Anglers familiar with coastal fishing around the eastern, southern, and Gulf of Mexico states are more than familiar with sheepshead. Often dubbed “panfish of the sea,” sheepshead are readily available to anglers fond of fishing structure in the estuaries, bays, harbors, and waterways where the fish reside, particularly during the summer seasons and have salvaged many a fishing trip when redfish, trout, or flounder were not in the mood to bite.
Two features make sheepshead easily recognizable, the first being bands of dark stripes against a silverly white body and the second being a mouth full of almost human looking teeth, albeit in bad need of a good dentist. These two elements have also garnered the fish the handle “convict fish” because of the striped uniform and the teeth used to pick hooks clean with little or no notice given to the angler above.
Fishing for sheepshead during the winter was relatively unheard of as little as two decades ago. One reason is a lull of recreational anglers to the coast in cooler months and the other is these fish migrate out, although not all at the same time, to gather and eventually spawn on deepwater structure during the winter.
The surgence of artificial reef programs in many southeastern states has helped foster a wintertime fishery for sheepshead that is, frankly, much better than most of their spring, summer and fall venues, if the weather cooperates.
Sheepshead are prolific spawners and will do so during a general 12- 14-week period ranging the first of January to mid-March, depending on the locale. As inshore waters cool, sheepshead will travel out to nearshore reefs, wrecks and bottom structure in a pre-spawn migration. During this time the hormonal levels and aggressiveness of the fish are heightened, which many believe makes them easier to catch as their pick-pocket style of bite turns a little more defined.
In 2012, Federal fisheries management councils opted to remove sheepshead from federal regulation regarding creel limits and sizes, which were formerly mixed in with an aggregate grouper/snapper complex. State biologists believed since the fish spent the vast majority of its life inside state waters that each state could better manage its own population.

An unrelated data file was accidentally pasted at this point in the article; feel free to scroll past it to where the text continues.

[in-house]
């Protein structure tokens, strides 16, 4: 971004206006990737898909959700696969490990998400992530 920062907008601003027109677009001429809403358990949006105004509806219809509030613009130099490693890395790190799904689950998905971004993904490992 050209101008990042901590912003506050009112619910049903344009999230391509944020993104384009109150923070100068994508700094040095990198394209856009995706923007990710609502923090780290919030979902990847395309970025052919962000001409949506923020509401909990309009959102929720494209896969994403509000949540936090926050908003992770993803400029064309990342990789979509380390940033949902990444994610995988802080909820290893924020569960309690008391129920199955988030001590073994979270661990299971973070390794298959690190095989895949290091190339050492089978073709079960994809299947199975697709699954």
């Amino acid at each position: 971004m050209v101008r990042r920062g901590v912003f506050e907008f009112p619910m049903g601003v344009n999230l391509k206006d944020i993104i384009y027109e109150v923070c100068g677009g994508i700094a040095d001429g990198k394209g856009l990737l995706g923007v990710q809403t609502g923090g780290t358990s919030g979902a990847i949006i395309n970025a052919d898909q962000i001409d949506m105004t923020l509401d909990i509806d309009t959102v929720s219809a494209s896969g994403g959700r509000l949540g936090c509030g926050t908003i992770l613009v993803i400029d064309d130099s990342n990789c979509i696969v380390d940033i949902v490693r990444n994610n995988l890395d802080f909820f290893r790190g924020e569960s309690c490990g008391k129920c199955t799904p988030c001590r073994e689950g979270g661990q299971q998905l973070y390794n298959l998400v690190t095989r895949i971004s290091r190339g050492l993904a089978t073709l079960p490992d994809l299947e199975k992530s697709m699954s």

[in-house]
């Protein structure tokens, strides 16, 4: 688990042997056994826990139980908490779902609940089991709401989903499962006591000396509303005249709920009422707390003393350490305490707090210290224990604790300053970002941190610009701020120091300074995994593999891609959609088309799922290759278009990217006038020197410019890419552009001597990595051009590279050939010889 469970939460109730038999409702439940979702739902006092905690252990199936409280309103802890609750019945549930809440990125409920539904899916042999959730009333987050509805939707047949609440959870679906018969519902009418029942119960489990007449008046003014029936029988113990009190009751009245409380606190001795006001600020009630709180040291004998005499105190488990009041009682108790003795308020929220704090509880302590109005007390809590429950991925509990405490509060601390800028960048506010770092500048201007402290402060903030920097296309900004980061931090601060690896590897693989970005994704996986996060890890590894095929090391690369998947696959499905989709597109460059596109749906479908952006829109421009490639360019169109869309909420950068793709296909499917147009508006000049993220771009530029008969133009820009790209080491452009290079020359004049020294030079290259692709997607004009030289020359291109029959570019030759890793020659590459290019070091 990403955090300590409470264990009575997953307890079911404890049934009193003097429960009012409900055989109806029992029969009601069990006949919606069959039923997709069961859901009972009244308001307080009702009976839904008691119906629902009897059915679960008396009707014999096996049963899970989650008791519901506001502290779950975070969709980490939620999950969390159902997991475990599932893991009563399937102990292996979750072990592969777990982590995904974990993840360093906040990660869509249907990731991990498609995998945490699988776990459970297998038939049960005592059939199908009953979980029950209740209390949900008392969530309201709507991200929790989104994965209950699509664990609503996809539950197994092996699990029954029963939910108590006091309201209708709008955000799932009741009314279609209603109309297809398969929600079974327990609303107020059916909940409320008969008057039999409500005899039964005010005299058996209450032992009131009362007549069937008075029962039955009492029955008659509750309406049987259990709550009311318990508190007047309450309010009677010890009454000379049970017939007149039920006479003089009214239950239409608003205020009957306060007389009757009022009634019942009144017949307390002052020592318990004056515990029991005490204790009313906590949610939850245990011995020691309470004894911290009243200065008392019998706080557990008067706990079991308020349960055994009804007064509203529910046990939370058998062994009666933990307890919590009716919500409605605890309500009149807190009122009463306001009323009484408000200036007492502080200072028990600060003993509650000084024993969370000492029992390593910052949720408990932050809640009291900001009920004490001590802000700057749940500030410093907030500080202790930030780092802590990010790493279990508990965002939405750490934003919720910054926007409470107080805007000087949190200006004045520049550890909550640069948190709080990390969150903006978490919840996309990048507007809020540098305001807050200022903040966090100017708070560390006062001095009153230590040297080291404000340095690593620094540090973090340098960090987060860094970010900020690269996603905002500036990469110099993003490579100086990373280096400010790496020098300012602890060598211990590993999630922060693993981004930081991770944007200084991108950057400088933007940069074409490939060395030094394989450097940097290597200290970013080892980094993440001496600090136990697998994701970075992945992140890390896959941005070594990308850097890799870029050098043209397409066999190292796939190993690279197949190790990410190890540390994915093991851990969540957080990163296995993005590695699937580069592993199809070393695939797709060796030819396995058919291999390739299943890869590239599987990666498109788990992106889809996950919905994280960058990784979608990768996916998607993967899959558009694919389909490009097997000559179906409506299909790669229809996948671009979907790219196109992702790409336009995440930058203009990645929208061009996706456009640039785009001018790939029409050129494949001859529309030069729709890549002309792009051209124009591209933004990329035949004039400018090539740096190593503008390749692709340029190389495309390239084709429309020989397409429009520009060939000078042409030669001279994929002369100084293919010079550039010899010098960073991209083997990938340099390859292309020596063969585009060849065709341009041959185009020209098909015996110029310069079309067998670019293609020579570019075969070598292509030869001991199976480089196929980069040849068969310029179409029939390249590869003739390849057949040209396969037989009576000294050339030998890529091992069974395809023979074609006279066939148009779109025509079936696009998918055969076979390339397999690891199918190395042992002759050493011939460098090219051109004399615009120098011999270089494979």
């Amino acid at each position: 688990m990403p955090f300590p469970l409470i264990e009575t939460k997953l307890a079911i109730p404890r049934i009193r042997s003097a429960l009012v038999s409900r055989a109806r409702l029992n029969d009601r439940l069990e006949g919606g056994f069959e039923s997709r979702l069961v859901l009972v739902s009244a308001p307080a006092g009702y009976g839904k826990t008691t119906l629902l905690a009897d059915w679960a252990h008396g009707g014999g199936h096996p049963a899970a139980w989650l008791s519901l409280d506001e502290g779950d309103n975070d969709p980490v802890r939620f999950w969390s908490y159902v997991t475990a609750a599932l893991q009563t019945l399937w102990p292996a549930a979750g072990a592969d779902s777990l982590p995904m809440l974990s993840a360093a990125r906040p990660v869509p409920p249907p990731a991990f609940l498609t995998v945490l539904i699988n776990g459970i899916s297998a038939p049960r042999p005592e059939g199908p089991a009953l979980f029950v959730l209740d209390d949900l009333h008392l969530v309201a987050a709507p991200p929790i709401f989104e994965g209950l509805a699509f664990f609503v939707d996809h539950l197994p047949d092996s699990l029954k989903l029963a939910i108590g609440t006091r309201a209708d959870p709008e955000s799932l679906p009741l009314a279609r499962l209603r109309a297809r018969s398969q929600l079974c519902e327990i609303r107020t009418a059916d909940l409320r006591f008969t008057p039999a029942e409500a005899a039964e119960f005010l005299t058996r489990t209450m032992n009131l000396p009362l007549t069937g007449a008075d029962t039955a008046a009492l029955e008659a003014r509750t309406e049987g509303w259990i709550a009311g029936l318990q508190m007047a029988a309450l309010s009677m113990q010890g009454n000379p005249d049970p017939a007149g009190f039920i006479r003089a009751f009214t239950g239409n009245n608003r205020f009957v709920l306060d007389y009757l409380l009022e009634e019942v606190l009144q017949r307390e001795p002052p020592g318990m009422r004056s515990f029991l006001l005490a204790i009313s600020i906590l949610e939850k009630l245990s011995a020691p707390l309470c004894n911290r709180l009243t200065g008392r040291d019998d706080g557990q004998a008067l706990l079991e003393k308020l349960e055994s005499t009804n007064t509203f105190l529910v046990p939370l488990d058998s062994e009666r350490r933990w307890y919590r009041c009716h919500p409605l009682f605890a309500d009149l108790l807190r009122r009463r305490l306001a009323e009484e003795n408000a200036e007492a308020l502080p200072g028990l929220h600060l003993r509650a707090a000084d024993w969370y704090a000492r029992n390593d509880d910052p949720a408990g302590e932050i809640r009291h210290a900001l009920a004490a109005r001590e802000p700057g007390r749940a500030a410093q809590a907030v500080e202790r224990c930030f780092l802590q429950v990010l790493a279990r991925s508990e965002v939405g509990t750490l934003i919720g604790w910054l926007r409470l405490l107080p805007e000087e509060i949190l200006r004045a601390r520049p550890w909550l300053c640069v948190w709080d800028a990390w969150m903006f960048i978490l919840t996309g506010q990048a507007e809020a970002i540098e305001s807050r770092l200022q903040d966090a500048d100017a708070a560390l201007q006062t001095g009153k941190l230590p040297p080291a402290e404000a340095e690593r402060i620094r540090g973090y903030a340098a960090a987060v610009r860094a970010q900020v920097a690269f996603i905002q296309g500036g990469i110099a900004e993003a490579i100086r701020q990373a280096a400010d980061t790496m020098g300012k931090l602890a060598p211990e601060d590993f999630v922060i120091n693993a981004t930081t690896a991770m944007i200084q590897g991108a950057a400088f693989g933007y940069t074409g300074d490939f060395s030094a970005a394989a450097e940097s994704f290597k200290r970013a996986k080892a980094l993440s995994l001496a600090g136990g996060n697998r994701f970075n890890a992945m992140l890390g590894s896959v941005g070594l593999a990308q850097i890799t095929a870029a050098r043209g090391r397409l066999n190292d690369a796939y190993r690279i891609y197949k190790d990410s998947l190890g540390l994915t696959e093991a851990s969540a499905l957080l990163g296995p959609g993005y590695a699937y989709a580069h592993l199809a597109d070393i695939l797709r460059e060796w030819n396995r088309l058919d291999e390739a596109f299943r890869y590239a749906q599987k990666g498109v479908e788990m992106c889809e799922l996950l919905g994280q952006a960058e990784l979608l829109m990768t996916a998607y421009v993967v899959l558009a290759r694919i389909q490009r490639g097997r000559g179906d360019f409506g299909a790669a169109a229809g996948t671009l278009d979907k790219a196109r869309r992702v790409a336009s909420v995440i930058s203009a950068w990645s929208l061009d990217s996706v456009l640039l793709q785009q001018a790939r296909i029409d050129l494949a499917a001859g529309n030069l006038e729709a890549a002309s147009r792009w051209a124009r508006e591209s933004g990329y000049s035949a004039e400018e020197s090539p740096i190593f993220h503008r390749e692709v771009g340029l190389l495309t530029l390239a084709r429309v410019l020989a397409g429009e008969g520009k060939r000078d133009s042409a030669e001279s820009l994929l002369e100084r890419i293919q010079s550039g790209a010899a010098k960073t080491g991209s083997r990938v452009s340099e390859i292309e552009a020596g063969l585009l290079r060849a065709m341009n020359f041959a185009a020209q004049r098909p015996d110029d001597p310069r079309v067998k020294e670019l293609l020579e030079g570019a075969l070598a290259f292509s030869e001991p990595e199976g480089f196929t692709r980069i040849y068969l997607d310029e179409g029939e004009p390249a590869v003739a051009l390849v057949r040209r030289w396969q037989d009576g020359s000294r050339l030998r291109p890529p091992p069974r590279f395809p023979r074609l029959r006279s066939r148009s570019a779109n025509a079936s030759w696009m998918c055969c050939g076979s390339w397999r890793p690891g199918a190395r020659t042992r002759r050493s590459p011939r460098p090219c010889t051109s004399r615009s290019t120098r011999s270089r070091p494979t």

Fishing for winter sheepshead is most effectively done in the classic bottom fishing style where the boat is positioned directly over the top of the structure where sheepshead are holding and lines are dropped vertically. Although there is a recent trend in developing artificial baits for sheepshead fishing, the lion’s share of fish are caught using live bait.
While sheepshead will eat a wide variety of baits ranging from invertebrates, clams, shrimp and even small finfish, the number one bait is crabs, particularly fiddler crabs. During the days of federal management, circle hooks were a requirement for sheepshead fishing but under states control, almost all have dropped that requirement. A size #2 hook up to a 1/0 is the most common used with styles ranging from mosquito hooks to Aberdeen, but all falling within the “J-hook” category.
The best protection against bait stealing is to use a short leader between 6-18 inches and insert the tip of the hook through the crab’s abdomen until the point barely penetrates the crab’s shell on the other side.
On a tight line with appropriate weight to counter depth and current, maintain contact via a tight line with the weight on the bottom. Any movement or vibration through the line should result in an immediate hookset, which is best done with the reel rather than the rod tip.
Sheepshead are not thought to be line shy and 10- 20-pound tackle is sufficient to handle sheepshead. Braided line is the preferred main line owing to the line’s greater sensitivity and durability over monofilament. A short length of abrasion resistant fluorocarbon line works best for the leader, which should be monitored and changed every few fish or so or anytime a hook fish or hang-up results in the line making hard contact with structure.
Winter sheepshead tend to range a little heavier than in the summertime where a 15-inch, 2- 3-pound fish tends to be the average. On their winter pre-span and spawning aggregates, sheepshead may average from 4 to 9 pounds with a few specimens, which can live as long as 25 years, topping the 10-pound mark.